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Carry Trade Across Futures Asset Classes

Posted in Commodity Futures, Currency Trading, Strategic Allocation, Value Premium

Does a carry trade derived from roll yields of futures/forward contracts work within asset classes (undiversified) and across asset classes (iversified)? In his May 2017 paper entitled “Optimising Cross-Asset Carry”, Nick Baltas explores the profitability of cross-sectional (relative) and time-series (absolute) carry strategies within and across futures/forward markets for currencies, stock indexes, commodities and government bonds. He posits that contracts in backwardation (contango) present a positive (negative) roll yield and should generally be overweighted (underweighted) in a carry portfolio. He considers three types of carry portfolios, each reformed monthly:

  1. Cross-sectional (XS) or Relative – Rank all assets within a class by strength of carry, demean the rankings such that half are positive and half are negative and then assign weights proportional to demeaned ranks to create a balanced long-short portfolio. Combine asset classes by applying inverse volatility weights (based on 100-day rolling windows of returns) to each class portfolio.
  2. Times-series (TS) or Absolute – Go long (short) each asset within a class that is in backwardation (contango), such that the class may be net long or short. Combine asset classes in the same way as XS.
  3. Optimized (OPT) – Apply both relative strength and sign of carry to determine gross magnitude and direction (long or short) of positions for all assets, and further apply asset volatilities and correlations (based on 100-day rolling windows of returns) to optimize return/risk allocations.

Using daily data for 52 futures series (20 commodities, eight 10-year government bonds, nine currency exchange rates versus the U.S. dollar and 15 country stock indexes) during January 1990 through January 2016, he finds that:

  • For XS carry portfolios (see the chart below):
    • All individual asset classes generate positive annualized gross Sharpe ratios, ranging from 0.19 for commodities to 0.85 for government bonds. Maximum drawdowns range from 5.2% for government bonds to 26.3% for commodities.
    • The multi-class portfolio generates annualized gross Sharpe ratio 0.79 with maximum drawdown 4.2%.
    • The multi-class portfolio with leverage (average 4X) to target 7% annualized volatility generates gross annualized Sharpe ratio 0.81 with maximum drawdown 18.6%.
  • For TS carry portfolios:
    • All individual asset classes generate positive annualized gross Sharpe ratios, ranging from 0.10 for commodities to 0.88 for government bonds. Maximum drawdowns range from 7.9% for government bonds to 61.9% for stock indexes.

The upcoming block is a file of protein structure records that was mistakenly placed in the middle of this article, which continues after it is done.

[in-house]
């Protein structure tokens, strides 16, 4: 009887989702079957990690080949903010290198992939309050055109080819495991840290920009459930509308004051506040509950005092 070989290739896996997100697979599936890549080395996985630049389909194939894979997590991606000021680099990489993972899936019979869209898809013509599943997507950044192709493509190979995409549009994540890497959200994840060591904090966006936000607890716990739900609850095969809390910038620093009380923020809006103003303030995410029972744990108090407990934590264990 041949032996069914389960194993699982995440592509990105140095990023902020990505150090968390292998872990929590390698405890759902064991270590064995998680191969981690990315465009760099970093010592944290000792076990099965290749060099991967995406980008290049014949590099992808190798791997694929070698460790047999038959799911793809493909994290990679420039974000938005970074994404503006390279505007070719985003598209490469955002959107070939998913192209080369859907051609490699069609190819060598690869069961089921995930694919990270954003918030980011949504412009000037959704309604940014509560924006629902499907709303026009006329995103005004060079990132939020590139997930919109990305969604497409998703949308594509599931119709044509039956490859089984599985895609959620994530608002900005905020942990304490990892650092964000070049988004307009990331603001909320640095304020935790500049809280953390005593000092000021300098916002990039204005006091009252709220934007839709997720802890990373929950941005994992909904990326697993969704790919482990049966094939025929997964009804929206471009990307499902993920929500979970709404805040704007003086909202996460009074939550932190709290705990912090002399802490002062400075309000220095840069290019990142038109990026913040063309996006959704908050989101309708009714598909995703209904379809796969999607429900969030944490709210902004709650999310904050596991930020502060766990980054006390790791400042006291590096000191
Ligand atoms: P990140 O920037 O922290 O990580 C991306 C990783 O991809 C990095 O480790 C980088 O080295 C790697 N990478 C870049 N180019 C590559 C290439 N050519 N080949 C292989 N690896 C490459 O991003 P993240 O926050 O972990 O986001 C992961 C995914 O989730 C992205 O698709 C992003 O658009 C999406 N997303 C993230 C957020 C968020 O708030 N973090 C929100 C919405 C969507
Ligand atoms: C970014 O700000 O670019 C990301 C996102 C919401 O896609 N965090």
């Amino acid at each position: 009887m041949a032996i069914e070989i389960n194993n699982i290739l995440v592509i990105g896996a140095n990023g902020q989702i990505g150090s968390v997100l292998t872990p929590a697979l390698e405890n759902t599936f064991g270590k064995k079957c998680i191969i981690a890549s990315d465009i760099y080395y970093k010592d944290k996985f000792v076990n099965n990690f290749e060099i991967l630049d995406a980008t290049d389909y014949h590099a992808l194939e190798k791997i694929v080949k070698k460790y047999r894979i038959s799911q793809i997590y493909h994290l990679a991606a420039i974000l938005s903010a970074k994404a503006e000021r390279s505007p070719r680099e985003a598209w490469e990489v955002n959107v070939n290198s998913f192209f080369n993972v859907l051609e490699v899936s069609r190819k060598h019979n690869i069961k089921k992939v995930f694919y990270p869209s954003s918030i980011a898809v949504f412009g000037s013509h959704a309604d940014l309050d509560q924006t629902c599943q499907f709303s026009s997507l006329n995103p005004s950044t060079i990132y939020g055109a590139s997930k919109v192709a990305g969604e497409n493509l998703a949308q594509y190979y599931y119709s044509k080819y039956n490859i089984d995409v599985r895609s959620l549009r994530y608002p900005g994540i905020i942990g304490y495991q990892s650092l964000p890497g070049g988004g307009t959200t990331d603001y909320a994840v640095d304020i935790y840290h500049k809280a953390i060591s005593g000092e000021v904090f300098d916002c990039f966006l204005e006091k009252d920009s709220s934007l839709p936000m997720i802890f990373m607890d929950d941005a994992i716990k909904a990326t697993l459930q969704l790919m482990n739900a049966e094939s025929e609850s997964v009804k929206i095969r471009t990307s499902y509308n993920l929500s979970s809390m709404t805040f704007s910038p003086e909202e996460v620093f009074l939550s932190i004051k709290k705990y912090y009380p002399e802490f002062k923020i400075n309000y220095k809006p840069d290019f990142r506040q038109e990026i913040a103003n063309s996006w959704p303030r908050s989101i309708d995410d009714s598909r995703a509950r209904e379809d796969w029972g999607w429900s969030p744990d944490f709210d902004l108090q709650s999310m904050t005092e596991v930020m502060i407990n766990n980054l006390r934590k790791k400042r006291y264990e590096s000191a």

• The multi-class portfolio generates annualized gross Sharpe ratio 0.99 with maximum drawdown 6.4%.
    • The multi-class portfolio with leverage (average 3.3X) to target 7% annualized volatility generates gross annualized Sharpe ratio 1.03 with maximum drawdown 18.4%.
  • Return correlations between XS and TS carry strategies by asset class and at the multi-class level are not high, suggesting diversification value in combining them.
  • For combined XS and TS carry portfolios:
    • The OPT multi-asset portfolio generates annualized gross Sharpe ratio 0.96 with maximum drawdown 3.7%.
    • The OPT multi-class portfolio with leverage (average 7.1X) to target 7% annualized volatility generates gross annualized Sharpe ratio 1.04 with maximum drawdown 18.9%.
    • A 50-50 XS-TS portfolio with leverage (average 2.8X) to target 7% annualized volatility, rebalanced monthly, generates annualized gross Sharpe ratio 0.99 with maximum drawdown 15.5%.
    • An inverse volatility weighted XS-TS portfolio with leverage (average 3.0X) to target 7% annualized volatility, rebalanced monthly, generates annualized gross Sharpe ratio 1.01 with maximum drawdown 17.5%.

The following chart, constructed from data in the paper, compares annualized gross Sharpe ratios for XS and TS asset class carry portfolios and for XS, TS and OPT multi-class carry portfolios over the sample period. Result indicate that:

  • Across the four asset classes, the carry strategy is most attractive for government bonds.
  • TS and OPT diversified across asset classes are relatively attractive.

In summary, evidence indicates that diversifying a carry trade defined by futures/forward contract roll yields across asset classes generates attractive gross performance with greatly suppressed downside risk.

Cautions regarding findings include:

  • The sample period is not long in terms of number of economic/market cycles.
  • Performance results are gross, not net. Accounting for monthly portfolio reformation costs and any cost of leverage would reduce returns.
  • Models, especially OPT, are fairly complex with multiple construction and parameter choices and therefore potential for snooping bias. Applying multiple models to the same data introduces another layer of snooping bias, such that the best-performing model overstates expectations.
  • Methods are beyond the reach of many investors, who would bear fees for delegating execution to a fund manager.
  • The OPT portfolio may not be worth the additional data collection/computation compared to simpler ways (50-50 and inverse volatility) of combining XS and TS portfolios.

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